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A finger, but it feels like more

By THOMAS LAKE
Published January 5, 2007


Rose Manzella speaks to media Thursday, two days after she was mauled by two dogs when she tried to protect her own dog from them.
photo
[Times photo: Lance Aram Rothstein]
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Pit bulls
Should pit bullterriers be outlawed?
Yes, they are a naturally dangerous breed.
No, owners and breeders make dogs vicious.
Any dog can be dangerous; it should be decided on a case-by-case basis.

Beneath the shock and pain and OxyContin, instinct took control. Rose Manzella had lost something, and no measure of logic could persuade her to let it go.

"I want my finger back," she said Thursday, waving her bandaged hands. "I don't care what they say."

Two dogs mauled Manzella on Tuesday. She is 42, single, small and intense, with arteries that run like rivulets down her well-toned arms.

She was walking her chow chow, Scooby-Doo, along the country road near her home in northwestern Pasco County when the dogs attacked. Authorities said they were pit bullterriers. They came after Scooby-Doo first, and when Manzella stepped in they came after her.

"Get away!" she yelled, pointing.

One dog bit her right middle finger, sheared it off at the middle joint, dropped it in the grass.

The assault intensified. The dogs knocked her to the ground, biting her hands. She screamed.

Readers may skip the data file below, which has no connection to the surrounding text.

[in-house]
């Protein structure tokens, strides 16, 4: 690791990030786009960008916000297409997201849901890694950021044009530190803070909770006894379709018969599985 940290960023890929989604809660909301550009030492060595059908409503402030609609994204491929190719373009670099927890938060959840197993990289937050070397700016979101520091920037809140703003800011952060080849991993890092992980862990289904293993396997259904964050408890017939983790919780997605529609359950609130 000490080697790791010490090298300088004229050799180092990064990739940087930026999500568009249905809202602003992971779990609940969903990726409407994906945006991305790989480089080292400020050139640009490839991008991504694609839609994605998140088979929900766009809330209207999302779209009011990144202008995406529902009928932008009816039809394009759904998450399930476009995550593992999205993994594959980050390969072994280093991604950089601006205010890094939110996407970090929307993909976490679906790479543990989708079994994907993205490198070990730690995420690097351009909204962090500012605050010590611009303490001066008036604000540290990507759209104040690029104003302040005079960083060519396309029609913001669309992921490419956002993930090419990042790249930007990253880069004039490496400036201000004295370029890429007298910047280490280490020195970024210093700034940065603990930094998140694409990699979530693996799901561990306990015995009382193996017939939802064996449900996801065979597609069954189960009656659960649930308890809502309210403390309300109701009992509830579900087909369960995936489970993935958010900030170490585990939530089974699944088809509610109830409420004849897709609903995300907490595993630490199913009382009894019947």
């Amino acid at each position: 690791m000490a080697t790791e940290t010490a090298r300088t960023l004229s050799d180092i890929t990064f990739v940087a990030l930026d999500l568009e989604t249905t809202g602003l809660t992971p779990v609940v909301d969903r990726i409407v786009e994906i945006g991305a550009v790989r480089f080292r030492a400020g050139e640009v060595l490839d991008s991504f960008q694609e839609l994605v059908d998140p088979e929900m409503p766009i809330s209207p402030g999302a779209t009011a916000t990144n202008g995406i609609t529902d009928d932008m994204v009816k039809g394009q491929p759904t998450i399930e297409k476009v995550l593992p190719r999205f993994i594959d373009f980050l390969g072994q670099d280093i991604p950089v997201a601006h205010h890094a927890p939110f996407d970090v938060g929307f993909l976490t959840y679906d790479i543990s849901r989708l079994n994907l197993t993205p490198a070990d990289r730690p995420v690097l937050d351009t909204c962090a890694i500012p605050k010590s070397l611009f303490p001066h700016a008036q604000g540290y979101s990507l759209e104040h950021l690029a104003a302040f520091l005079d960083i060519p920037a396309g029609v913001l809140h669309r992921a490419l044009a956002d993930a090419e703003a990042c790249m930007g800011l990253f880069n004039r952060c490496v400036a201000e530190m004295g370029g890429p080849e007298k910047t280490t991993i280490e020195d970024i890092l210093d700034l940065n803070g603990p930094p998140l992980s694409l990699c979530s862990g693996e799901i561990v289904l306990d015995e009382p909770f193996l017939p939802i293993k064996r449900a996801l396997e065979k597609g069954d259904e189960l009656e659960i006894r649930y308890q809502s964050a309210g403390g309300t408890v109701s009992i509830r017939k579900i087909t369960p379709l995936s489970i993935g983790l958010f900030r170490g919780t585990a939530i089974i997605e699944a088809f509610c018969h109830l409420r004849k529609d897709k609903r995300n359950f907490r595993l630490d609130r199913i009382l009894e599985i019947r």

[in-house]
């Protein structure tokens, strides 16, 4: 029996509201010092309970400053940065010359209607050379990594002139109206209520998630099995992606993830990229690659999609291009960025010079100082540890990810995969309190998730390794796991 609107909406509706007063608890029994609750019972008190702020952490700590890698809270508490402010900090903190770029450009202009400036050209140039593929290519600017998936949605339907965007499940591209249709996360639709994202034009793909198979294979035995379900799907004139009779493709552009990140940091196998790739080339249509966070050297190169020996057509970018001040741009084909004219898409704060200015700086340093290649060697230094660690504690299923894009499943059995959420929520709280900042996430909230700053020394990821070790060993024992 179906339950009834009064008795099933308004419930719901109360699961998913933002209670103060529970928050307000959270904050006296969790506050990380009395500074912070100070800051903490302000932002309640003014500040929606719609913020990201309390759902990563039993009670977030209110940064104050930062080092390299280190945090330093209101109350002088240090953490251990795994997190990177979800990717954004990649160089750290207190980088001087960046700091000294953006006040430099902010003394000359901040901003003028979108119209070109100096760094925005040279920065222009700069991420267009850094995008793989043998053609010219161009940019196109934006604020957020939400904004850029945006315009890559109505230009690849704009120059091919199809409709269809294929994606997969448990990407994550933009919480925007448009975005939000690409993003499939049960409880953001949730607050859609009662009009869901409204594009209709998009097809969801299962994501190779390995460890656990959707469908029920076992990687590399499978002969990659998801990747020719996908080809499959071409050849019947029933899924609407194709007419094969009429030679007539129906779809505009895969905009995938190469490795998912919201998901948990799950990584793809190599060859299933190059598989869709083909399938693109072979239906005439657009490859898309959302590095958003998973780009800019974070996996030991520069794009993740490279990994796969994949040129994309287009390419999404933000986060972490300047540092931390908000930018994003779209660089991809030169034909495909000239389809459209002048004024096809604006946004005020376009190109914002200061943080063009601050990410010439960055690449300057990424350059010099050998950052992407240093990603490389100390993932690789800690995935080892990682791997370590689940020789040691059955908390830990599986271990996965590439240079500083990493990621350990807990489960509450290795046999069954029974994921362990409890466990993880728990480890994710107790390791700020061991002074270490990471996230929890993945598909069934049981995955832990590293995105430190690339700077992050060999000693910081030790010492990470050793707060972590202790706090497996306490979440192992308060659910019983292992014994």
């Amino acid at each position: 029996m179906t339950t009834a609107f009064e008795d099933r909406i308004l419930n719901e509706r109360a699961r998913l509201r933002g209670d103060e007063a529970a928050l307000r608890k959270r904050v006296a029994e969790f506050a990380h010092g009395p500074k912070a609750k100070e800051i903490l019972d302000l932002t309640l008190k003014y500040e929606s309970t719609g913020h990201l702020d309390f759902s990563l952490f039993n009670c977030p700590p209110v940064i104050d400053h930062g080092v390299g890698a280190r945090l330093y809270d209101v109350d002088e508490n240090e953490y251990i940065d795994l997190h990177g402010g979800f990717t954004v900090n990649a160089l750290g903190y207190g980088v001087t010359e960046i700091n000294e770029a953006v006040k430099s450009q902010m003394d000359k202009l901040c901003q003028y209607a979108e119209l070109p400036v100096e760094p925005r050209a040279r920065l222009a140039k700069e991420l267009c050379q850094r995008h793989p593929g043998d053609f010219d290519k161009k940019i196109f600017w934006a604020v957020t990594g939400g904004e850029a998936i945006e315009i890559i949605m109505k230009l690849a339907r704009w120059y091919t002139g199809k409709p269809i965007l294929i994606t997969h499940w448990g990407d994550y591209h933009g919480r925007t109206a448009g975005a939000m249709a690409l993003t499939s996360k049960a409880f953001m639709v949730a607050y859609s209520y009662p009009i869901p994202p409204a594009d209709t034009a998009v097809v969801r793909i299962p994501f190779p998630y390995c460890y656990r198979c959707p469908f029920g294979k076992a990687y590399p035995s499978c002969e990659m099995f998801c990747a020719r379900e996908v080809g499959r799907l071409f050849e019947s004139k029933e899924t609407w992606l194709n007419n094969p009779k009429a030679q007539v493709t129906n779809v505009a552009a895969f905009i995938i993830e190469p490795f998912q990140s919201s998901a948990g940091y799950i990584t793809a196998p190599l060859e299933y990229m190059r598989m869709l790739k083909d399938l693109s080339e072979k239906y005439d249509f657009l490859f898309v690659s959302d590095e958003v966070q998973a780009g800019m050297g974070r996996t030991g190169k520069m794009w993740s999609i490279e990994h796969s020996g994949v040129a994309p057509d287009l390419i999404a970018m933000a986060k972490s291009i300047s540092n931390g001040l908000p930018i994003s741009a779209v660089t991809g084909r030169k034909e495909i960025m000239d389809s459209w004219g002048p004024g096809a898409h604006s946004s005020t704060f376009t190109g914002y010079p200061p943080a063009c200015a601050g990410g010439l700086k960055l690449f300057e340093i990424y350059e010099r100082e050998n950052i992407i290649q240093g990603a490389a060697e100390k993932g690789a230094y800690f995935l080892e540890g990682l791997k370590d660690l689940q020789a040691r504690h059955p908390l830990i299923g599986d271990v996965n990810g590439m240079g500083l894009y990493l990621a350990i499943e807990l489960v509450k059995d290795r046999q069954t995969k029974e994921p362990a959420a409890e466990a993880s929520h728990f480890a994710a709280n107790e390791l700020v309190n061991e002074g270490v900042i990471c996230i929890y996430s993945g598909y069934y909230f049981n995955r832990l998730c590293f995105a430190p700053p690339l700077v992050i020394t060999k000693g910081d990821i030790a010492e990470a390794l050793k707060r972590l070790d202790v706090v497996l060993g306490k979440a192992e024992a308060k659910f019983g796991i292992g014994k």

"Help! Help!"

Rick Moore, an off-duty lieutenant for the Pasco County Sheriff's Office, heard the commotion and ran out of his house. He beat the dogs down with an umbrella. He called 911. He found Manzella's finger and put it in a plastic bag.

Rescuers took her first to Spring Hill Regional Hospital, then to the hand-surgery center at Lake Butler Hospital north of Gainesville. Doctors treated more than 60 puncture wounds on her hands, but they told her the finger was too damaged to reattach.

"They wanted to throw it out," she recalled. "And I insisted they not throw it out."

She was back home now, with tan gauze covering both hands. Hair-washing and leg-shaving were out of the question. Doorknob-turning was a mountainous challenge. She had to bite the wrapper off an energy bar before she could eat it. She kept thinking about the finger.

The human body longs to be whole. The urge transcends rational thought. Manzella believed her finger was still at the hospital in Lake Butler, being tested for disease.

She wanted to go get it. She didn't know what she would do with it if she had it. Preserve it somehow. Hold tight to a filament of hope.

Sometime after 1 p.m., she went back to where it happened, this time without Scooby-Doo, who was not badly injured. The sky was gray-white and the breeze was soft. A nearby metal gate still bore her bloodstains.

The dogs had been captured and taken to a county shelter. They will probably be killed if no one claims them. No one has.

Manzella couldn't stop talking about finding their owners. She would have demands.

Money?

Jail time?

No.

"They should come up with a finger for me."

Thomas Lake can be reached at tlake@sptimes.com or 1-800-333-7505, ext. 6245.

Tip line

Whose dogs are they?

The dogs that attacked Rose Manzella on Kelly Road in Shady Hills on Tuesday are awaiting their fate at the county shelter in Land O'Lakes. One is white with brown patches on his head; one is black with a white patch on her throat. Anyone with information about who owns them is asked to call Pasco County Animal Services at 727 834-3216. Callers may remain anonymous.

[Last modified January 5, 2007, 00:24:11]


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